I say to the minister, while we can argue about the willingness and intent of the government or, indeed, us as the opposition in relation to these matters, it is very clear that additional resources need to be made available. We can argue, as we have done in this place, about the merits or otherwise of providing the funding in the way that you are proposing to independent schools. What is fundamentally clear, however—it should be clear to all of us—is that there is a dramatic need for additional resources for schools in the public sector. The minister will say, as will others, that public education is a state or territory responsibility. Maybe that is true in the way that we have interpreted our constitutional responsibilities and the residual powers of the state and territory governments, but it is also true that we as a nation have a responsibility to all Australians. We have a particular responsibility for indigenous Australians. Certainly in the Northern Territory and I know in the north-west of the electorate of Grey, and I suspect also in the electorates of Kalgoorlie, Leichhardt and Kennedy, not sufficient is being done to ensure that indigenous Australians have equal opportunity when it comes to education.

There is no point us just lamenting the fact that the CLP were so tragically poor and deficient in their understanding and willingness to provide for all their citizens. I am sure that the new Northern Territory Treasurer, who is the current Chief Minister, Clare Martin, will to her chagrin find in the next few days, if she has not found it already, a huge black hole in the Northern Territory government's budget. That did not stop the Northern Territory CLP promising to build high schools at Maningrida, Wadeye and Borroloola prior to the election a week ago last Saturday. When they had their proposals for funding costed, it was clear that they intended to put no additional moneys into those schools. They were proposing that these high school services would be provided out of existing infrastructure. That was, of course, a con perpetrated upon the Northern Territory community for cynical electoral purposes by the former Northern Territory government.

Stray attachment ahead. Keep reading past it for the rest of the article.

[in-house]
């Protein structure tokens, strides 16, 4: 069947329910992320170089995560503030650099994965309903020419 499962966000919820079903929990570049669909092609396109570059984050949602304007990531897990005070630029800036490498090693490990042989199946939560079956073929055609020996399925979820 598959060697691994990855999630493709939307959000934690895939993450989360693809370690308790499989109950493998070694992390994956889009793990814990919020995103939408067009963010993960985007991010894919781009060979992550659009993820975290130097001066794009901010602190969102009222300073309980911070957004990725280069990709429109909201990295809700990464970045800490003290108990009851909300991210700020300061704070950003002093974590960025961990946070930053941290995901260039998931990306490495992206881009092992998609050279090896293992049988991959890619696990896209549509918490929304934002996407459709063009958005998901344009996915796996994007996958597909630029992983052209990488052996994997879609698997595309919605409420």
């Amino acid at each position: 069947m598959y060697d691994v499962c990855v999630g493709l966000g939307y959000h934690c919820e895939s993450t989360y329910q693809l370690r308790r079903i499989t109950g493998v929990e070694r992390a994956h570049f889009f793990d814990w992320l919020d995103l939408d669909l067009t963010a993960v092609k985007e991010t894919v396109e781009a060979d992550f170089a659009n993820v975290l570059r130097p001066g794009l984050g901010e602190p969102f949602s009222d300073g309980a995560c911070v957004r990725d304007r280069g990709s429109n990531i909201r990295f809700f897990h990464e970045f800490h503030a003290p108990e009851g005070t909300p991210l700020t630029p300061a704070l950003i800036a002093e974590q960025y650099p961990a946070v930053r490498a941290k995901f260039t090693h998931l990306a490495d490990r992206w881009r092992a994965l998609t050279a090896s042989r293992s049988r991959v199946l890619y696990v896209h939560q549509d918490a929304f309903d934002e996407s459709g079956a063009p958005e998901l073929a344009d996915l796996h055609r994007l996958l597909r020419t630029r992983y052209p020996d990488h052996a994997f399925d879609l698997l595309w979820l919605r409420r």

I say to the minister that, although we should ensure that governments around Australia accept their responsibilities, we also need to understand that there are insufficient funds available currently to provide the sorts of services that will satisfy the needs of the constituents who live in my electorate. They will not come from the Northern Territory government. That is clear, because I do not believe they have the resources, primarily because of the profligacy of the previous CLP government. Additional funds are required for public education in Australia and in this case, most particularly, in the Northern Territory, and that is why I am supporting the member for Dobell's amendment to this piece of legislation.